Microsoft partners Netflix to help you learn data science, AI


Inspired by the new Netflix original titled'Over the Moon', Microsoft has launched three new modules that guide learners through beginning concepts in data science, machine learning and artificial intelligence (AI). The new Explore Space with "Over the Moon" learning path includes three modules: planning a Moon mission using the Python Pandas Library, predicting meteor showers using Python and VC Code and using AI to recognise objects in images using Azure Custom Vision. "Like the hero Fei Fei, use data to plan your own mission to the moon. Ensure your rocket can not only get you there, but also bring you and all your moon rocks safely back to Earth. Analyse and visualize datasets with common data cleansing practices," Microsoft said in a statement on Friday.

Recommendation System Tutorial with Python using Collaborative Filtering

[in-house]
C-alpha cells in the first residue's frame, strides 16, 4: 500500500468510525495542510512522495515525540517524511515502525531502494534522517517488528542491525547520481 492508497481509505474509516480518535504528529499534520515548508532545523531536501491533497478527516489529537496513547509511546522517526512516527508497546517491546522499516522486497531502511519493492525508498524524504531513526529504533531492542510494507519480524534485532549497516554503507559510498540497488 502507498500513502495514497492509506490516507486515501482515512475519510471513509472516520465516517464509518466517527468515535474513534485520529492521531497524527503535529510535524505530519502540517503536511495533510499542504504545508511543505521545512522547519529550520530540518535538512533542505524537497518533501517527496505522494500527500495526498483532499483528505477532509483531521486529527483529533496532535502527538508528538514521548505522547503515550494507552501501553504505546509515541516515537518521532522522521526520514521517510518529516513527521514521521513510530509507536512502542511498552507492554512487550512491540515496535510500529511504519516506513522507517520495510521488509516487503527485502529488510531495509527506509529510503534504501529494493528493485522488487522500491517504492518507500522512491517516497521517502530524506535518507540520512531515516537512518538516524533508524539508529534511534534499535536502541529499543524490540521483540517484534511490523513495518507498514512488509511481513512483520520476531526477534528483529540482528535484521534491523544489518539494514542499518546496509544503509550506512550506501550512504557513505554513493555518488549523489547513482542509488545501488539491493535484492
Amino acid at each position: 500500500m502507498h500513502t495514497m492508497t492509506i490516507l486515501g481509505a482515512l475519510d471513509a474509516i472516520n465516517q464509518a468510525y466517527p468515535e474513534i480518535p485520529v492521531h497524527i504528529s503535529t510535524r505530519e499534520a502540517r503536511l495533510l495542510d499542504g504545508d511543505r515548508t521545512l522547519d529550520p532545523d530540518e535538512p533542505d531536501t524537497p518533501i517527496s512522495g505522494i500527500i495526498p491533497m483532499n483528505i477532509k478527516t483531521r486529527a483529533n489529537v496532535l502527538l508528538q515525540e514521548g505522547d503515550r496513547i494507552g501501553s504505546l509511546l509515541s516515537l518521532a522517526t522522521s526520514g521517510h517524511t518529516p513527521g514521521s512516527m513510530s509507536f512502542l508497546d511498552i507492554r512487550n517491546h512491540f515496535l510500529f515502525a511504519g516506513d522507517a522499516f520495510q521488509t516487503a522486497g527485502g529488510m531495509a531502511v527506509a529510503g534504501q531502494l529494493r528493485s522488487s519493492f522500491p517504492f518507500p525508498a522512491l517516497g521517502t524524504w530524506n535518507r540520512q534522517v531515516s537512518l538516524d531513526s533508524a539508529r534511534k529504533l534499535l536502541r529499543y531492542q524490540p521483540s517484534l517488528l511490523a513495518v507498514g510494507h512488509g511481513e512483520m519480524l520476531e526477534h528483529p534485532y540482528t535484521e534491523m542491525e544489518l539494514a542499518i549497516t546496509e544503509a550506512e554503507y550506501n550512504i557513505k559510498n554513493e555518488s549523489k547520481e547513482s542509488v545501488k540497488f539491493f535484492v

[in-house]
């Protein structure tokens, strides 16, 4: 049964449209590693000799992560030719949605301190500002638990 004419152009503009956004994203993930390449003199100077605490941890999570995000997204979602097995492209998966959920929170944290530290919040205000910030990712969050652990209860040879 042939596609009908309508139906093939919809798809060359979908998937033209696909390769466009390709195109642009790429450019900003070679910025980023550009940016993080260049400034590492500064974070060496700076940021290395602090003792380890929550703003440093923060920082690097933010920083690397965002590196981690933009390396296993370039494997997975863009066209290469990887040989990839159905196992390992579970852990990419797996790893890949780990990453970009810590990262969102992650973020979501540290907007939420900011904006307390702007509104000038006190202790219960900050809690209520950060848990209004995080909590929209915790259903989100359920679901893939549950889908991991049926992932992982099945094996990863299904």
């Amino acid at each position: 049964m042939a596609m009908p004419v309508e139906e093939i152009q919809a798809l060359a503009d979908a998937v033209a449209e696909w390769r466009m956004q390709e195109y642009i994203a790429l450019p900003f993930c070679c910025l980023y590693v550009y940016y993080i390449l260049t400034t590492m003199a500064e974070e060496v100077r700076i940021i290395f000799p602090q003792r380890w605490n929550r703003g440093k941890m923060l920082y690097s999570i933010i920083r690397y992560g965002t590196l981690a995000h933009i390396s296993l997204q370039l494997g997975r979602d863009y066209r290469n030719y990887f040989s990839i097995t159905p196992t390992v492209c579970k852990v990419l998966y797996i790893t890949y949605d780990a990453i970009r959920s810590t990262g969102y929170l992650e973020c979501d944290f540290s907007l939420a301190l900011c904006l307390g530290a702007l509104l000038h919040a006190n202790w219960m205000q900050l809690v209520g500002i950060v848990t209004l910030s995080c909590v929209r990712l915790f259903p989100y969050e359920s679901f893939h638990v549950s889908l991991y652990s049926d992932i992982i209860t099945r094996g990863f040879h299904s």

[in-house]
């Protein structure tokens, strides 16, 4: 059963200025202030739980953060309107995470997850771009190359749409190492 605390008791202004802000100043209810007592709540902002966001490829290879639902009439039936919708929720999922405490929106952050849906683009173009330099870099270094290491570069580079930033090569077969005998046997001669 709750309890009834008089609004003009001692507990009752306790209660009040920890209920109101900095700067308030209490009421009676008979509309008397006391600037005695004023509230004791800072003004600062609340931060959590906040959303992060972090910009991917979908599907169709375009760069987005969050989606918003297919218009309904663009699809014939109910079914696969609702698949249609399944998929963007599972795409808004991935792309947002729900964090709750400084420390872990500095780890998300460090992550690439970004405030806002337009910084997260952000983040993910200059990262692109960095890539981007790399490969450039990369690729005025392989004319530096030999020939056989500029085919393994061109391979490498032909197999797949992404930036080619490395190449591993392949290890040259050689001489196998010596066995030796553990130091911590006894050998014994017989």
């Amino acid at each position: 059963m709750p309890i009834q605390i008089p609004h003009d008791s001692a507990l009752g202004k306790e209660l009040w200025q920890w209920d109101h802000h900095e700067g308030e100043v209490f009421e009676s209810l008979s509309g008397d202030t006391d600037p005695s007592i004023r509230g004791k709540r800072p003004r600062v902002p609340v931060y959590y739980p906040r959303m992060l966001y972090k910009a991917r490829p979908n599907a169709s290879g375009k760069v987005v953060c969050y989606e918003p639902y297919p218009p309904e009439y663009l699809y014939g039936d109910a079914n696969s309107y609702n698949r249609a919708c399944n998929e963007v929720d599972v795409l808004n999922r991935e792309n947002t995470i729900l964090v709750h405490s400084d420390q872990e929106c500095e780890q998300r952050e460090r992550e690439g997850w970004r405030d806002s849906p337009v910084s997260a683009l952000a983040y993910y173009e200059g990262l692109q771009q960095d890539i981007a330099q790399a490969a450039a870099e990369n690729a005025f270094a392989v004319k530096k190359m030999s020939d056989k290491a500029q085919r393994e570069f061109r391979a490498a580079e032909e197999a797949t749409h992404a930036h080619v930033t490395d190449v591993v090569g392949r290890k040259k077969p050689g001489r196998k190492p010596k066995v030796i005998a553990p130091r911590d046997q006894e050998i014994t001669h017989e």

A recommendation system generates a compiled list of items in which a user might be interested, in the reciprocity of their current selection of item(s). It expands users' suggestions without any disturbance or monotony, and it does not recommend items that the user already knows. For instance, the Netflix recommendation system offers recommendations by matching and searching similar users' habits and suggesting movies that share characteristics with films that users have rated highly. In this tutorial, we will dive into building a recommendation system for Netflix. This tutorial's code is available on Github and its full implementation as well on Google Colab.

Is Artificial Intelligence Controlling What You Stream on Netflix, Hulu?


Jesus Diaz wrote the following for Fast Company: "I don't care how efficient the company says the algorithm is -- from my personal experience, it doesn't work. A machine can never fully replace personal taste and exploration based on human interaction." He continued in the op-ed: "We're sick of algorithms telling us where to go, who to listen to, and what to watch. Your machine predicts a 98% chance that I would like to watch Frozen. In fact, I have yet to find an instance of any algorithm surprising me with a smart suggestion."